Wednesday, February 22, 2006

Trenton, New Jersey - The prosecution has rested its case against six animal rights activists, associated with a group called SHAC (Stop Huntingdon Animal Cruelty), on trial for terrorism charges in connection with operating a website. The activists face millions of dollars in fines and some face as many as twenty-three years in jail. The prosecution called a long line of corporate executives and employees of Huntingdon Life Sciences (HLS) and companies associated with them.

HLS is an animal testing company that performs vivisection experiments on about 75,000 beagle puppies, rabbits, mice, and other animals each year. Unlike traditional dissection, vivisection means that animals are cut open and dissected while they are still alive, usually without the use if anesthetics.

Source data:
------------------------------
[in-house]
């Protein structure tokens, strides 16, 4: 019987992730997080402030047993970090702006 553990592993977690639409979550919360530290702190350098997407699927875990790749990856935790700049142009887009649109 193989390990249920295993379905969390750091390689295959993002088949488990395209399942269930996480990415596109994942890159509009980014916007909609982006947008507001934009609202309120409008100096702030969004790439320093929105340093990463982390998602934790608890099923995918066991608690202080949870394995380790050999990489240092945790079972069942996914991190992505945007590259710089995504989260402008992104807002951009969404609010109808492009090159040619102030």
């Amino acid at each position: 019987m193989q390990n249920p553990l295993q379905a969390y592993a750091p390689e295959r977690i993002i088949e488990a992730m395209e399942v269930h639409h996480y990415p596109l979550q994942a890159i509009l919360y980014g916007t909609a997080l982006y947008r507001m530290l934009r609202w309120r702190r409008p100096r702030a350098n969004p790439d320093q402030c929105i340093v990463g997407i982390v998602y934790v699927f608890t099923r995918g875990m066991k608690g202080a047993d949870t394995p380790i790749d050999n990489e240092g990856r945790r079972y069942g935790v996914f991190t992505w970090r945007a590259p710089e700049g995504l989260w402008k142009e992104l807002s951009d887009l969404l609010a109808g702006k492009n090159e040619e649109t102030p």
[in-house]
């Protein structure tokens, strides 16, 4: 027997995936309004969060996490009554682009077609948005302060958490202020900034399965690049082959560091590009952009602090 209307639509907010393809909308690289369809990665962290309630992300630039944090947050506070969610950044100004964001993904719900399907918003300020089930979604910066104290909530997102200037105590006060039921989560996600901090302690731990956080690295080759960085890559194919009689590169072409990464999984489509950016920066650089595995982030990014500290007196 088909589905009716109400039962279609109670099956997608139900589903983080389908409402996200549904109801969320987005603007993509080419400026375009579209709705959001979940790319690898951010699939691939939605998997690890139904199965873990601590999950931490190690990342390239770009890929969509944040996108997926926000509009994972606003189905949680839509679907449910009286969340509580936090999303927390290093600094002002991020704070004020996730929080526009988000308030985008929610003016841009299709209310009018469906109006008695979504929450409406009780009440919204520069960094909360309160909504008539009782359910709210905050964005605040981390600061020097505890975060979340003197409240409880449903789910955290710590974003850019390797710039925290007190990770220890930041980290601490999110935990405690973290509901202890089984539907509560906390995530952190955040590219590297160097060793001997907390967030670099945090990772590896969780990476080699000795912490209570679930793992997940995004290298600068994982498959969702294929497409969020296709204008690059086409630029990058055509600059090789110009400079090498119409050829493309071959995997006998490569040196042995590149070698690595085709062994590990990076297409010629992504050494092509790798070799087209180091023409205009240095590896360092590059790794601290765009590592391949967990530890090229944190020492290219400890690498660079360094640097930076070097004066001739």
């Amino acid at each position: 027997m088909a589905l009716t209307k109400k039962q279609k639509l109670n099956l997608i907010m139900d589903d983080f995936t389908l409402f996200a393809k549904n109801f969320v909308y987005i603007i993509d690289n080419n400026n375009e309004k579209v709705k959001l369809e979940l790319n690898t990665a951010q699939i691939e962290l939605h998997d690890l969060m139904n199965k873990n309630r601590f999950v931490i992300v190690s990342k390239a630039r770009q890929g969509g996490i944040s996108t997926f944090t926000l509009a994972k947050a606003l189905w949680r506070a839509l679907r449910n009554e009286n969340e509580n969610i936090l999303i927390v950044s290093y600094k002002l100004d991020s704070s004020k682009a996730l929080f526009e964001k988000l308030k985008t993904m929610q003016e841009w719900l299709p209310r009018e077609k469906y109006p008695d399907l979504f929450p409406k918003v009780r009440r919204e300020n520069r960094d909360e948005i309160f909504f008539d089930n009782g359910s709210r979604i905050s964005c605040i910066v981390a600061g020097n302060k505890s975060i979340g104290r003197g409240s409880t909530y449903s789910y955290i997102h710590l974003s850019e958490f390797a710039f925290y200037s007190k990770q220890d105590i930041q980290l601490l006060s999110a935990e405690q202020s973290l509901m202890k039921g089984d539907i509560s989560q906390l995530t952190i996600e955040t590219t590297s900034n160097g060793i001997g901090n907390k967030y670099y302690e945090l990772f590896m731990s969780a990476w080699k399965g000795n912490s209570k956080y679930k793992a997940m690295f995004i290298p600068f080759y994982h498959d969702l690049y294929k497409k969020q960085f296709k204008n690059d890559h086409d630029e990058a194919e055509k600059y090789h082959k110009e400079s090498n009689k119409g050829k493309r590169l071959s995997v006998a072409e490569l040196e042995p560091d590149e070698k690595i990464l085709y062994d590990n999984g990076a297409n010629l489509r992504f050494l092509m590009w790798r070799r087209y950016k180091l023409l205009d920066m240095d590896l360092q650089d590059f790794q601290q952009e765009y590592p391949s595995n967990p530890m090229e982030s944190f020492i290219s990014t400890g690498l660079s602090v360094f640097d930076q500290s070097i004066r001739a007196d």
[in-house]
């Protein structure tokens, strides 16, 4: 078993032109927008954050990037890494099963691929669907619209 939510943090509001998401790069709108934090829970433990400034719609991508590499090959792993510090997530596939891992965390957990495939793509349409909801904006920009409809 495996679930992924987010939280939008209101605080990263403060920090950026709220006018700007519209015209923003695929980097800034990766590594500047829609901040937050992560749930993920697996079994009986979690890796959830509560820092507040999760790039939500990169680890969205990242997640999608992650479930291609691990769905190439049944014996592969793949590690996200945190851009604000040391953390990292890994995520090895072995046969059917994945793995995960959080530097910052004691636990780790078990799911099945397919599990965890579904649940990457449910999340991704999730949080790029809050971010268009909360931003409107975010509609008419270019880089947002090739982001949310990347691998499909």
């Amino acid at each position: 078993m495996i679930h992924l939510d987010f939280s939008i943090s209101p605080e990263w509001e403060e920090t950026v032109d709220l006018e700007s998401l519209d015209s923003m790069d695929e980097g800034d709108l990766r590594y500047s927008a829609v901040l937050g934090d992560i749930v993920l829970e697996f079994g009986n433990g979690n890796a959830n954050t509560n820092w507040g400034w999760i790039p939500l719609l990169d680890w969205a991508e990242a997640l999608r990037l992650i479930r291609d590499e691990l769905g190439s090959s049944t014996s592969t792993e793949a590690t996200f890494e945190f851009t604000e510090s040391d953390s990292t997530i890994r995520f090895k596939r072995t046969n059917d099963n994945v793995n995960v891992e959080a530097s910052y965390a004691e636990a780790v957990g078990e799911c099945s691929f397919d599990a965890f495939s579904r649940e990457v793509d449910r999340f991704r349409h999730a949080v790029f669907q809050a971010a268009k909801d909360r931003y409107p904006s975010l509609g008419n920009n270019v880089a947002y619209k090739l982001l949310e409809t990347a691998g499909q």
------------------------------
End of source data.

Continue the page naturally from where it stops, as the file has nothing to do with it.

Many of the witnesses sobbed as they recounted how animal rights protesters threatened their profits and harassed them through a campaign that involved pickets and rallies as well as vandalism and the targeted destruction of property. During the seven year protest campaign there was even one incident in which a person was injured. An animal rights advocate attacked Brian Cass, managing director of Huntingdon in England, with an axe handle, seriously injuring him.

The six individuals who are on trial have not been accused of carrying out or explicitly encouraging any of the illegal acts described in court, only of maintaining the SHAC website. The defendants claim that all of their actions are protected by the first amendment of the Constitution, which protects free speech. Animal rights advocates have called on supporters of free speech and animal rights to attend court in solidarity with the defendants as they present their case.